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Clarifying responsibility for self-management of diabetes in adolescents using insulin pumps - a qualitative study
Sachs' Children's Hospital, Södersjukhuset, Stockholm, Sweden / Department of Medical Sciences, Uppsala University, Sweden.
University of Skövde, School of Life Sciences.
Senior Lecturer Department of Medical Sciences, Uppsala University, Sweden.
2011 (English)In: Journal of Advanced Nursing, ISSN 0309-2402, E-ISSN 1365-2648, Vol. 67, no 7, 1547-1557 p.Article in journal (Refereed) Published
Abstract [en]

Aim. To gain insight into and generate theoretical knowledge about the processes involved when insulin pump-treated adolescents take or miss taking their bolus doses.

Background. Insulin pump treatment is considered the most physiological way to imitate the healthy body’s insulin profile in adolescents with diabetes. Despite insulin pump treatment, it is hard to maintain near-normal glucose control in adolescents; one reason for this is missed bolus doses with meals.

Method. In this qualitative interview study, the grounded theory method was chosen as a model for the collection and analysis of data. Twelve adolescents (five boys and seven girls, mean age: 14.4 years, range: 12–19 years) from different Swedish paediatric diabetes clinics, four parents and one paediatric diabetes nurse were interviewed during 2008 and 2009. Two adolescents and two parents were re-interviewed after approximately 10 months. Data from clinical visits and diabetes camps were used to verify emerging categories.

Findings. Responsibility in the context of taking or missing bolus doses emerged as the core category. It is elaborated and explained through three subcategories: distribution of responsibility, transfer of responsibility and clarification of responsibility. The findings describe the need to clarify the responsibility for diabetes self-management in continuous negotiations between adolescents and parents to avoid missed doses.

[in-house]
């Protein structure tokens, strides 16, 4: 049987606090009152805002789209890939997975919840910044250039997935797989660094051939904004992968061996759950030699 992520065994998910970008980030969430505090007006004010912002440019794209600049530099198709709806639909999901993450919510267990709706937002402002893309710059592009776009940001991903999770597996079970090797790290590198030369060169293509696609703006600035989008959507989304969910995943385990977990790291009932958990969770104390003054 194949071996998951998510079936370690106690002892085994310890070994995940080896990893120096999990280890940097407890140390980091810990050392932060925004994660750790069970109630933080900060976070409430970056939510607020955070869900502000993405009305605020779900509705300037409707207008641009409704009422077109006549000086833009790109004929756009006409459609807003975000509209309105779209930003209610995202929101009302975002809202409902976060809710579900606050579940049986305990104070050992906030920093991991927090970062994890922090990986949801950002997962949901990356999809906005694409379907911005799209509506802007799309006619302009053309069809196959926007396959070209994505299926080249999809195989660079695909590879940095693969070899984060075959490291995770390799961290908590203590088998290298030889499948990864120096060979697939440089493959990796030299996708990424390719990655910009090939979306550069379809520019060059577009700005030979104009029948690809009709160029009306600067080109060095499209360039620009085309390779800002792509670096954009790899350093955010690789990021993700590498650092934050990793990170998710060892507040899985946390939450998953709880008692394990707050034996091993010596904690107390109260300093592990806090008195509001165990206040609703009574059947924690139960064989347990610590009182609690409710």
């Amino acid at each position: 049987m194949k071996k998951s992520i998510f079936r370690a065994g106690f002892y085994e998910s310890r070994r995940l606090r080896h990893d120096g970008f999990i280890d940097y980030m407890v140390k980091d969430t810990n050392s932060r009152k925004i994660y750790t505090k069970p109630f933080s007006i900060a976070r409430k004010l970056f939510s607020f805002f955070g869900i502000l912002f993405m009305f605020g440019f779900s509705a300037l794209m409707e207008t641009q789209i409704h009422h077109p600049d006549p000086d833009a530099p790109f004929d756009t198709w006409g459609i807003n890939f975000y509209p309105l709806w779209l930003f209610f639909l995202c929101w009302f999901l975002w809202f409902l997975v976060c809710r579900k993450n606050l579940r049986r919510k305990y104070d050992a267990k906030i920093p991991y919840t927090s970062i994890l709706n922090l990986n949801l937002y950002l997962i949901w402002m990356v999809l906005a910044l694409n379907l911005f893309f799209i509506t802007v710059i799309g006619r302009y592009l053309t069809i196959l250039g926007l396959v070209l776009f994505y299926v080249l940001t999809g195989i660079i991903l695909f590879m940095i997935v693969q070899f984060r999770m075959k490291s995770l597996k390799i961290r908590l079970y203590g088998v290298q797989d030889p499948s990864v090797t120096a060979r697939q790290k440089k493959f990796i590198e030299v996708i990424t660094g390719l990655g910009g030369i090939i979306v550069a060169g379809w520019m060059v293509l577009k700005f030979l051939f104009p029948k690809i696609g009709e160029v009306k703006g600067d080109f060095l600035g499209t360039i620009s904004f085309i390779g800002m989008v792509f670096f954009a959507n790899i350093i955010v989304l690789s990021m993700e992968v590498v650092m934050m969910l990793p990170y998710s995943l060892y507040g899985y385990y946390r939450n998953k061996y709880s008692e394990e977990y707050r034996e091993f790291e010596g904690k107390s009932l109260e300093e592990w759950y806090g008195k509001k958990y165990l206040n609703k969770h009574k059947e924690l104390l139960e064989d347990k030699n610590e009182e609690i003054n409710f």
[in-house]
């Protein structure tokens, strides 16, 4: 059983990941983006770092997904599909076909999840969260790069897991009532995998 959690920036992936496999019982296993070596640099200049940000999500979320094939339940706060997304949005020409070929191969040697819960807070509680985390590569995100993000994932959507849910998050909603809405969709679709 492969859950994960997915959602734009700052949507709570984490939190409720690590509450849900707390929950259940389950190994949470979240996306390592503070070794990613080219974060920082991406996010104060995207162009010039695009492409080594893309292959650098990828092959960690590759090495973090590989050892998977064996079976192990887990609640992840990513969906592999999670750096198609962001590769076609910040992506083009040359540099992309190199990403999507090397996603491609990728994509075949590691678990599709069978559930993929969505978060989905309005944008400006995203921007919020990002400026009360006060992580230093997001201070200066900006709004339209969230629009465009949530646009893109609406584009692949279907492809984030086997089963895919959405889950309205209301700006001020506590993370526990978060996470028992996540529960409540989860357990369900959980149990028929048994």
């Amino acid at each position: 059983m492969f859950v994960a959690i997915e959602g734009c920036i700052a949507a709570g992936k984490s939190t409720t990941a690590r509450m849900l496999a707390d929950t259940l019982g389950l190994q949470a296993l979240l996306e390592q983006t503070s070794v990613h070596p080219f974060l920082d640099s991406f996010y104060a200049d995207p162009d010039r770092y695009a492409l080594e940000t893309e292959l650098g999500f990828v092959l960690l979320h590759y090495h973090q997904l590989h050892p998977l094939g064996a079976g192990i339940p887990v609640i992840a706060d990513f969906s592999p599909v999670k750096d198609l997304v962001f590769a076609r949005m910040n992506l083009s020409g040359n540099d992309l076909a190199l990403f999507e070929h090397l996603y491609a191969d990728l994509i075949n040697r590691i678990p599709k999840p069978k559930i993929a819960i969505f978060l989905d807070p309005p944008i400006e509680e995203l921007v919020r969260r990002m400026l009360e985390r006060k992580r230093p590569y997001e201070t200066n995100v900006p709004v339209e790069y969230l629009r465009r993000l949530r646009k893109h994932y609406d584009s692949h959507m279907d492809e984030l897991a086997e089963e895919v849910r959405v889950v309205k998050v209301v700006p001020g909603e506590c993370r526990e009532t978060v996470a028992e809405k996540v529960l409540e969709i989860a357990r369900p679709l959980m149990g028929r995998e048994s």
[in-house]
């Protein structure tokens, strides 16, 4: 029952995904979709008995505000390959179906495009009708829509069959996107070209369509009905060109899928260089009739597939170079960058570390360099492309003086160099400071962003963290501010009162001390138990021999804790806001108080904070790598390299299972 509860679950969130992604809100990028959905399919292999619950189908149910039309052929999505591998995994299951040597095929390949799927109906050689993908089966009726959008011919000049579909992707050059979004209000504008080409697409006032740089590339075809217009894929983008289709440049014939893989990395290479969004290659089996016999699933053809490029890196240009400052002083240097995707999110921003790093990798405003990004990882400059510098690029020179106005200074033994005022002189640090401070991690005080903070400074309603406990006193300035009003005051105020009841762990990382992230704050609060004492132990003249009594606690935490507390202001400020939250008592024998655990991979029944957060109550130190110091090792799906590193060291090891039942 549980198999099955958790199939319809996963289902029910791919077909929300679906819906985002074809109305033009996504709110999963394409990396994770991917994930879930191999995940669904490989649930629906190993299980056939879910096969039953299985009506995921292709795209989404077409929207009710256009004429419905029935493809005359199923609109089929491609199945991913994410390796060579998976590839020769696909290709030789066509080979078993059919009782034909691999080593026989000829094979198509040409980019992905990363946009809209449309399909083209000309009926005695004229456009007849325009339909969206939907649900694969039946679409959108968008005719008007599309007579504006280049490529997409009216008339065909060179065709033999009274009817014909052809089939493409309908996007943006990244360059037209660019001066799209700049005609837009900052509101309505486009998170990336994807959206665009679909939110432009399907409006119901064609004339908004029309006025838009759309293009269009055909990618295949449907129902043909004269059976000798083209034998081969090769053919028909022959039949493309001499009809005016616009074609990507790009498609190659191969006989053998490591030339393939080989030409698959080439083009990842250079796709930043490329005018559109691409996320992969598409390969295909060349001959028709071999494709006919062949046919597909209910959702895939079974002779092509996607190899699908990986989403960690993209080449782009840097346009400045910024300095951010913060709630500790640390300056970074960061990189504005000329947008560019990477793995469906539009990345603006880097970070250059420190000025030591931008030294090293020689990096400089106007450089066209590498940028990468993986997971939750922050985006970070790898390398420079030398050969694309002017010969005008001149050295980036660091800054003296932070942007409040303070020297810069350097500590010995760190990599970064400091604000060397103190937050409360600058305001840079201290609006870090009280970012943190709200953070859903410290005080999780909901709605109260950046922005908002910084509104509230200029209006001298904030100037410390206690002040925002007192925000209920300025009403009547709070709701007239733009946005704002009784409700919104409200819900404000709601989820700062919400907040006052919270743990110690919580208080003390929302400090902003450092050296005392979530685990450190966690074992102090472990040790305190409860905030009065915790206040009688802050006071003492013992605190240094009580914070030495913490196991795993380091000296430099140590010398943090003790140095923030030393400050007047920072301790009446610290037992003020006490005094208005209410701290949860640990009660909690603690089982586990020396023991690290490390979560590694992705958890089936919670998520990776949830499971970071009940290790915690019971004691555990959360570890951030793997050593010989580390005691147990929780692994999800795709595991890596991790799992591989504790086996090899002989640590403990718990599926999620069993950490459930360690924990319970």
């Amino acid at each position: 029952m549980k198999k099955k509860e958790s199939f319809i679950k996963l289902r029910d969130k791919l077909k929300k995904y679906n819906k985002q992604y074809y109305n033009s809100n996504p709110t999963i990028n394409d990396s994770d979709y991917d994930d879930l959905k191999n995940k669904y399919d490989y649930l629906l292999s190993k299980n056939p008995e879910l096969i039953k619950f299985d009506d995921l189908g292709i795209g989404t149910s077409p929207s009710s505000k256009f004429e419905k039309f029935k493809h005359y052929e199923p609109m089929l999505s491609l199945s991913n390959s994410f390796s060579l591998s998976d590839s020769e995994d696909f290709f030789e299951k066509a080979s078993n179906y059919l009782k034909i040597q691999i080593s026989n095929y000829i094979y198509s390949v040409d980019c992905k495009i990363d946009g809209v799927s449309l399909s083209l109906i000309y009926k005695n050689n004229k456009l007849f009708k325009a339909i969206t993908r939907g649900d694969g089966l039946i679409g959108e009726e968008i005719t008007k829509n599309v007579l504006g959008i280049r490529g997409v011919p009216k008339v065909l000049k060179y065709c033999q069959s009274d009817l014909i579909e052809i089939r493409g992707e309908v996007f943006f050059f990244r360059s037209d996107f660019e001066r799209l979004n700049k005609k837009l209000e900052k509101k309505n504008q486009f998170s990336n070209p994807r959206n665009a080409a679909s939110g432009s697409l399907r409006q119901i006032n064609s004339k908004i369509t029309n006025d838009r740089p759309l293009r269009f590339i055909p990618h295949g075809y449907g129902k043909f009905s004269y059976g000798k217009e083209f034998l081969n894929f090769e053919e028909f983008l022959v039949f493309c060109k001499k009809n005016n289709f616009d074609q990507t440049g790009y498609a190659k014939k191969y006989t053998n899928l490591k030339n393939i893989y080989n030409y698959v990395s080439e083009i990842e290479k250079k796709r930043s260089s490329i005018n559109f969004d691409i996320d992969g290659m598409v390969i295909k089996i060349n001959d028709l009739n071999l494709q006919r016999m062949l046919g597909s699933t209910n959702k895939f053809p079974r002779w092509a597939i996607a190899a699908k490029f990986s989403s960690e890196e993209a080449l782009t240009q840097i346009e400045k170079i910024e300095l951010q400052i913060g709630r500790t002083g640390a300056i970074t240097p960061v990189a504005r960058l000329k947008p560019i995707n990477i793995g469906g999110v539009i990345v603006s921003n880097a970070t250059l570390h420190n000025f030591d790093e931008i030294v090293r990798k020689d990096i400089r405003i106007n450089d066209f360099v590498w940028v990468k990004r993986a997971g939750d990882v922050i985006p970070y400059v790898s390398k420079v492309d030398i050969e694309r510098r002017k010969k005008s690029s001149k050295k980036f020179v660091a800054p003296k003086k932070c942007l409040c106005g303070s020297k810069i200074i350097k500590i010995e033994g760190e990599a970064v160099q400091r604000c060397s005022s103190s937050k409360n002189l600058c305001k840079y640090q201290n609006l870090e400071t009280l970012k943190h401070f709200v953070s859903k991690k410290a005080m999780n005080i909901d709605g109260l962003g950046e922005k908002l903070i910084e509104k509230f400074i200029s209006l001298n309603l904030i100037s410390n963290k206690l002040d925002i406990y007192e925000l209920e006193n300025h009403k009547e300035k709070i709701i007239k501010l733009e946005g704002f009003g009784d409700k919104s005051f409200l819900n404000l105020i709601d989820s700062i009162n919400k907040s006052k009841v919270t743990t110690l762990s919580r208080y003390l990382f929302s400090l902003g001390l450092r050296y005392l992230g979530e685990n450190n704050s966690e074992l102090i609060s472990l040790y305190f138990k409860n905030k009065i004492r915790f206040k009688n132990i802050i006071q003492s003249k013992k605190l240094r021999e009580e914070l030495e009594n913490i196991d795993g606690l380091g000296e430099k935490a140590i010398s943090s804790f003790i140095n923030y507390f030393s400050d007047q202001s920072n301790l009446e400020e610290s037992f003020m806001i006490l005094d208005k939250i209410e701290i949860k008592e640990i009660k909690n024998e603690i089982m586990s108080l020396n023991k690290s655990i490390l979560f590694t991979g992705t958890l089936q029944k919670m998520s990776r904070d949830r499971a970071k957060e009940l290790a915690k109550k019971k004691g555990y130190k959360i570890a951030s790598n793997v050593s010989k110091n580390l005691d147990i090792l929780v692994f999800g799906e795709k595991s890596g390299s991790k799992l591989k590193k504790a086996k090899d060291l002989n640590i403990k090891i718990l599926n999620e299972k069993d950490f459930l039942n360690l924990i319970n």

Conclusion. Negotiations to clarify the responsibility for diabetes self-management must be a continuous process between adolescents and parents. Diabetes care teams can facilitate and encourage these negotiations.

Place, publisher, year, edition, pages
Blackwell Publishing, 2011. Vol. 67, no 7, 1547-1557 p.
Keyword [en]
adolescent parenting, adolescents, diabetes mellitus type 1, grounded theory, insuline pump, interviews, nursing
National Category
Medical and Health Sciences
Research subject
Medical sciences
Identifiers
URN: urn:nbn:se:his:diva-5388DOI: 10.1111/j.1365-2648.2010.05588.xISI: 000292779400013PubMedID: 21323979Scopus ID: 2-s2.0-79958747188OAI: oai:DiVA.org:his-5388DiVA: diva2:477435
Available from: 2012-01-13 Created: 2012-01-13 Last updated: 2012-12-14Bibliographically approved

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CiteExportLink to record
Permanent link

Direct link
Cite
Citation style
  • apa
  • harvard1
  • ieee
  • modern-language-association-8th-edition
  • vancouver
  • Other style
More styles
Language
  • de-DE
  • en-GB
  • en-US
  • fi-FI
  • nn-NO
  • nn-NB
  • sv-SE
  • Other locale
More languages
Output format
  • html
  • text
  • asciidoc
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